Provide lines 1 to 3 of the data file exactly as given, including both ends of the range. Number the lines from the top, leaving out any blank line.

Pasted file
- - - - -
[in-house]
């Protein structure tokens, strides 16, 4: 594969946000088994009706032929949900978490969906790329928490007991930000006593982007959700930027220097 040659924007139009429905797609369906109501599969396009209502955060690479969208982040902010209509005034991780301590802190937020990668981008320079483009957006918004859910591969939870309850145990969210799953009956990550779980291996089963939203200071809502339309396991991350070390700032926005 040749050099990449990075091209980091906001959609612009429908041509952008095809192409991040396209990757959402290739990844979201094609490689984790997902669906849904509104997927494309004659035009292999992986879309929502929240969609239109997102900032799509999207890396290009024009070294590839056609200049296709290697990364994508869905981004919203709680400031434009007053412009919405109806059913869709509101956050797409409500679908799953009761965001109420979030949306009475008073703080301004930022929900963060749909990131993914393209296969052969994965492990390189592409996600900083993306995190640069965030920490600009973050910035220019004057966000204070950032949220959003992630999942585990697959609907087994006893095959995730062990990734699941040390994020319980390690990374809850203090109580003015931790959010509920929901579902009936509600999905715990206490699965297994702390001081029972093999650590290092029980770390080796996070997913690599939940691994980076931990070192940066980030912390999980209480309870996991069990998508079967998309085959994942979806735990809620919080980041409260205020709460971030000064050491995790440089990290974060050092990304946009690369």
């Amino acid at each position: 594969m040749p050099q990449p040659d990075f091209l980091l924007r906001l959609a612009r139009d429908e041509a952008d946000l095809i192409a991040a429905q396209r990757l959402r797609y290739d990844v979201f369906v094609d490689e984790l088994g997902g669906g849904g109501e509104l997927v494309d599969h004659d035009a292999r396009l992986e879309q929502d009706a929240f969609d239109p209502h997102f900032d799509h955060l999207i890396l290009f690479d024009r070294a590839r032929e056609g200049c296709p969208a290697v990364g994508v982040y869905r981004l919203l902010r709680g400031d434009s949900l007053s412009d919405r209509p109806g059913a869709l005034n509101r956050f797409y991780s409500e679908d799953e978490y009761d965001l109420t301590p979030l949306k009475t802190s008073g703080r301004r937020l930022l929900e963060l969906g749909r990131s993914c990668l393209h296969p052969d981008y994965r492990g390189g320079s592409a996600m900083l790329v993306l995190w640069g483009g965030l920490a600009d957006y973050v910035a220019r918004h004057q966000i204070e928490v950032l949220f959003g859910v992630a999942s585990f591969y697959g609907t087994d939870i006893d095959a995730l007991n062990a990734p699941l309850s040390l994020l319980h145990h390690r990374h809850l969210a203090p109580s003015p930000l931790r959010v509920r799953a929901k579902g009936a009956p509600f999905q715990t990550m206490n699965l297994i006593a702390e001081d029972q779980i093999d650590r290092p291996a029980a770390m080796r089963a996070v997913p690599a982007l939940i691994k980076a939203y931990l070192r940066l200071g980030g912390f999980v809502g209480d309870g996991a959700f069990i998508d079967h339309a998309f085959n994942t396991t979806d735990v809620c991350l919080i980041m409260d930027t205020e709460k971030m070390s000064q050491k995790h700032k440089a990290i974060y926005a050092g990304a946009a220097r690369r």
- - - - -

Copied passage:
[in-house]
């Protein structure tokens, strides 16, 4: 594969946000088994009706032929949900978490969906790329928490007991930000006593982007959700930027220097 040659924007139009429905797609369906109501599969396009209502955060690479969208982040902010209509005034991780301590802190937020990668981008320079483009957006918004859910591969939870309850145990969210799953009956990550779980291996089963939203200071809502339309396991991350070390700032926005 040749050099990449990075091209980091906001959609612009429908041509952008095809192409991040396209990757959402290739990844979201094609490689984790997902669906849904509104997927494309004659035009292999992986879309929502929240969609239109997102900032799509999207890396290009024009070294590839056609200049296709290697990364994508869905981004919203709680400031434009007053412009919405109806059913869709509101956050797409409500679908799953009761965001109420979030949306009475008073703080301004930022929900963060749909990131993914393209296969052969994965492990390189592409996600900083993306995190640069965030920490600009973050910035220019004057966000204070950032949220959003992630999942585990697959609907087994006893095959995730062990990734699941040390994020319980390690990374809850203090109580003015931790959010509920929901579902009936509600999905715990206490699965297994702390001081029972093999650590290092029980770390080796996070997913690599939940691994980076931990070192940066980030912390999980209480309870996991069990998508079967998309085959994942979806735990809620919080980041409260205020709460971030000064050491995790440089990290974060050092990304946009690369």
């Amino acid at each position: 594969m040749p050099q990449p040659d990075f091209l980091l924007r906001l959609a612009r139009d429908e041509a952008d946000l095809i192409a991040a429905q396209r990757l959402r797609y290739d990844v979201f369906v094609d490689e984790l088994g997902g669906g849904g109501e509104l997927v494309d599969h004659d035009a292999r396009l992986e879309q929502d009706a929240f969609d239109p209502h997102f900032d799509h955060l999207i890396l290009f690479d024009r070294a590839r032929e056609g200049c296709p969208a290697v990364g994508v982040y869905r981004l919203l902010r709680g400031d434009s949900l007053s412009d919405r209509p109806g059913a869709l005034n509101r956050f797409y991780s409500e679908d799953e978490y009761d965001l109420t301590p979030l949306k009475t802190s008073g703080r301004r937020l930022l929900e963060l969906g749909r990131s993914c990668l393209h296969p052969d981008y994965r492990g390189g320079s592409a996600m900083l790329v993306l995190w640069g483009g965030l920490a600009d957006y973050v910035a220019r918004h004057q966000i204070e928490v950032l949220f959003g859910v992630a999942s585990f591969y697959g609907t087994d939870i006893d095959a995730l007991n062990a990734p699941l309850s040390l994020l319980h145990h390690r990374h809850l969210a203090p109580s003015p930000l931790r959010v509920r799953a929901k579902g009936a009956p509600f999905q715990t990550m206490n699965l297994i006593a702390e001081d029972q779980i093999d650590r290092p291996a029980a770390m080796r089963a996070v997913p690599a982007l939940i691994k980076a939203y931990l070192r940066l200071g980030g912390f999980v809502g209480d309870g996991a959700f069990i998508d079967h339309a998309f085959n994942t396991t979806d735990v809620c991350l919080i980041m409260d930027t205020e709460k971030m070390s000064q050491k995790h700032k440089a990290i974060y926005a050092g990304a946009a220097r690369r």